Wednesday, January 20, 2016
Carol – a movie Review by William Falcetano
Carol – a movie
Review by William Falcetano
Carol is a film adaptation of a story by Patricia Highsmith (“The Talented Mr. Ripley”) about a love affair between two women in the 1950s. One woman is a society wife, Carol Aird, played with her usual brilliance, by the inimitable Cate Blanchett. The object of her affections is a young shop girl, Terez Belivet, played by Rooney Mara (The Girl with the Dragon Tattoo), who bears an uncanny resemblance to Audrey Hepburn, with her bangs, wide eyes full of wonder, and a touch of innocence. These two women meet in a department store as the mink clad society lady is shopping for a Christmas gift for her daughter Rindy. Why not consider a train set? the shop girl suggests, and the unusual nature of the gift (a boy’s toy) charms Carol who is enchanted by the girl’s youthful beauty, self-possession, and wide-eyed allure. So much of this courtship, so much of the feeling between these two women, remains unspoken. Eyes do the talking as do smiles and the scent of perfume and cigarettes, the glint of bracelets and the suggestion that life holds more possibilities than society allows us to consider. This is the 1950s after all, and this is the love that dare not speak its name. Carol leaves her leather gloves on the countertop and Terez makes sure they are returned with the train set. Freud, so popular in the 50s, long ago explained that such forgetfulness can express an unconscious wish to return to the mise en scène; and so Carol now has her socially acceptable excuse to take Terez out for lunch; and the mutual attraction grows between the older woman, so well-heeled and so sure of herself, and the ingénue, who’s “just a girl who cain’t say no”, as the song (from Oklahoma!) says. Terez accepts every overture Carol makes; and Carol invites her to her mansion for Christmas eve. It’s a bold gambit but it pulls Terez away from her cloying boyfriend, the handsome Richard Semco, played with square-jawed manliness by Jack Lacey. Boyfriends and husbands are portrayed a bit unfairly in this film as so many obstacles or distractions. Carol’s husband, Harge (Kyle Chandler), is even more handsome and much more well-to-do than Richard; yet he’s a basket case because he is losing his wife. He tries every trick in the book from imploring sweetness to abject pleading to threats and thuggery to keep Carol in her gilded cage; but Carol will have none of it: “how many more tomato aspic lunches must I endure?” she asks her gal pal Abbey (Sarah Paulson), a square-jawed beauty who was Carol’s former lover. Harge knows about this illicit tryst and when he discovers Carol home with Terez he sees the writing on the wall. If it were today we would say “she’s just not into you”; but it’s the 1950s, and things were, or seemed, so much more elegant then. In fact, this film is one long homage to the 1950s – the fashions and styles, the form flattering couture and ladies’ gloves, the ubiquitous cigarettes, the men’s hats, the big Packard Carol drives around town. Through Carol we glimpse the high life of the elite with their colored servants, chauffeurs, mansions, and money; and through Terez we glimpse bohemian New York of the 1950s, the jazz singers, the crowded parties in small apartments, the newspapermen, the photojournalists. Terez is an amateur photographer with a keen eye for beauty and starts snapping away at Carol in unguarded moments. So much of this film is about looking and watching like a camera; and we are lured into watching their slowly evolving love blossom as they hit the road together to get away from it all. Then, when that fateful moment does finally arrive, it comes with such a sense of inevitableness that we find ourselves cheering that they finally gave themselves permission to fall into bed together. The eroticism is emotionally convincing and intense; one cannot help but see this as anything but love.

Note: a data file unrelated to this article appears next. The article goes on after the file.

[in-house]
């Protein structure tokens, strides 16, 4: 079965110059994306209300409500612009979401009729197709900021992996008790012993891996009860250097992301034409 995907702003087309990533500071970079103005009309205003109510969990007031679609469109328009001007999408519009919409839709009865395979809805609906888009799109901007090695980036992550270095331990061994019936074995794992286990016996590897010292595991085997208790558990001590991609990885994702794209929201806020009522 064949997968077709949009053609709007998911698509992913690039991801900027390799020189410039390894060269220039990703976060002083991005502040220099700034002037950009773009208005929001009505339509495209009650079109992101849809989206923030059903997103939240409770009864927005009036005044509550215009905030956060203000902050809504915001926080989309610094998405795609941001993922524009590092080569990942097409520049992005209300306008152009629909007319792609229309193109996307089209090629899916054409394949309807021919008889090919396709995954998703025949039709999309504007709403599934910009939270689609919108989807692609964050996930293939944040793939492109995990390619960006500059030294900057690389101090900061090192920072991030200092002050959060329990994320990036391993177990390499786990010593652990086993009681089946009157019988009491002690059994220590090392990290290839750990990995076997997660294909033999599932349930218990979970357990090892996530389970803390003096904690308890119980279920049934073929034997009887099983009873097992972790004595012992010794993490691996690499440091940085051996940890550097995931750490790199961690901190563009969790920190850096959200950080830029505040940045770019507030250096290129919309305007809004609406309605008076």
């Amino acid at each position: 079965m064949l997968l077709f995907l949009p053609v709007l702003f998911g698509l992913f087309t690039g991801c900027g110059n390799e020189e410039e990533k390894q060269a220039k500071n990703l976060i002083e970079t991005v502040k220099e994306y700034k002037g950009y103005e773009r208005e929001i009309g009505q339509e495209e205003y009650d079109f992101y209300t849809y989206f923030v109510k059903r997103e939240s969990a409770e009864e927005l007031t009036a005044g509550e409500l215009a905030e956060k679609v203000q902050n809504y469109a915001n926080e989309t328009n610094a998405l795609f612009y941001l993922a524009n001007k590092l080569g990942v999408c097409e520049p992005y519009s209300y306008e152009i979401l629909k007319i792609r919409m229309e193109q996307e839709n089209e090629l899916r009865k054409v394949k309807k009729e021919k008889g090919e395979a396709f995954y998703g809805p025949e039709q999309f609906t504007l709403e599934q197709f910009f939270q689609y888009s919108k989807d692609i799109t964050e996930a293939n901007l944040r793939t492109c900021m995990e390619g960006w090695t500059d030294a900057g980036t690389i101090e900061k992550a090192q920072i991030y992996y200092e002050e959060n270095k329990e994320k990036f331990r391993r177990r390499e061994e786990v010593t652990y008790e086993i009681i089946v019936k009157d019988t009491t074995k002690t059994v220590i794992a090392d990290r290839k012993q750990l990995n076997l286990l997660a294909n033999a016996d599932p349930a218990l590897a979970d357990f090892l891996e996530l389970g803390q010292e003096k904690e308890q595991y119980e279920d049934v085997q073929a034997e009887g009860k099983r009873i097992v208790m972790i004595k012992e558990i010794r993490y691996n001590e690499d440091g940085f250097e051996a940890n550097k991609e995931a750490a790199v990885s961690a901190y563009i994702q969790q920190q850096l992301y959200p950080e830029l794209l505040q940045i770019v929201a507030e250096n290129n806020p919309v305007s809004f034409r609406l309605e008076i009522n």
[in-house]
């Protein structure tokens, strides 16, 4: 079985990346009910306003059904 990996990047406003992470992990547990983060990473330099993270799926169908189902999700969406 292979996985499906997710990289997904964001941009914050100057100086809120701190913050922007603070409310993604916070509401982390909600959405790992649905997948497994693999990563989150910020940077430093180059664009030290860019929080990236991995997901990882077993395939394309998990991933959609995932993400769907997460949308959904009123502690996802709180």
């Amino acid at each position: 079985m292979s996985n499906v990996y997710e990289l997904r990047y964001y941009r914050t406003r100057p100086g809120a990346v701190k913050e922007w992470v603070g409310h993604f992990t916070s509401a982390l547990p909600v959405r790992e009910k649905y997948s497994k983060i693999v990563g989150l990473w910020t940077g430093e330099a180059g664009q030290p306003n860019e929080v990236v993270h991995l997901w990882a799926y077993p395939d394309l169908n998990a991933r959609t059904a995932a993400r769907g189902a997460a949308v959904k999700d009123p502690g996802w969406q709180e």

Yet, society has other ideas about this sort of thing (considered a crime in that era), as does Harge, who has hired a private eye to follow his wife around and get the goods on her (he too is watching them as we are). Harge is playing hard ball and threatens Carol with a breach of morals that can deprive her of shared custody of Rindy. “I see”, she says, “if he can’t have me; I can’t have my daughter”. Checkmate. These two star-crossed lovers live in a man’s world and must play by men’s rules. Although they are hemmed-in by a bullying and arrogant patriarchy they somehow find a way to be true to themselves and to each other. “How can I be any good to her (Rindy) if I live my life against the grain?” Carol asks at a lawyer’s conference in which she throws caution to the wind and embraces her truth, come what may. It’s a powerful scene in which a woman stands up for herself and accepts the consequences a cruel and bigoted society will throw at her.
It is interesting to compare this move to La Vie d’Adèle, a French film released in America in 2013 under the title “Blue is the Warmest Color”. This film is another story of lesbian lovers with an age differential in which beauty and innocent youth is matched with worldliness and savoir-faire. But the French version does not end on the happy note obligatory for American cinema and deemed necessary by American audiences. It is perhaps strange that in that vaunted land of love Adèle and Emma break up; but in America of the 1950s love triumphs. C’est l’amour. And we leave both movies thinking just that – this is love by whatever name you give it.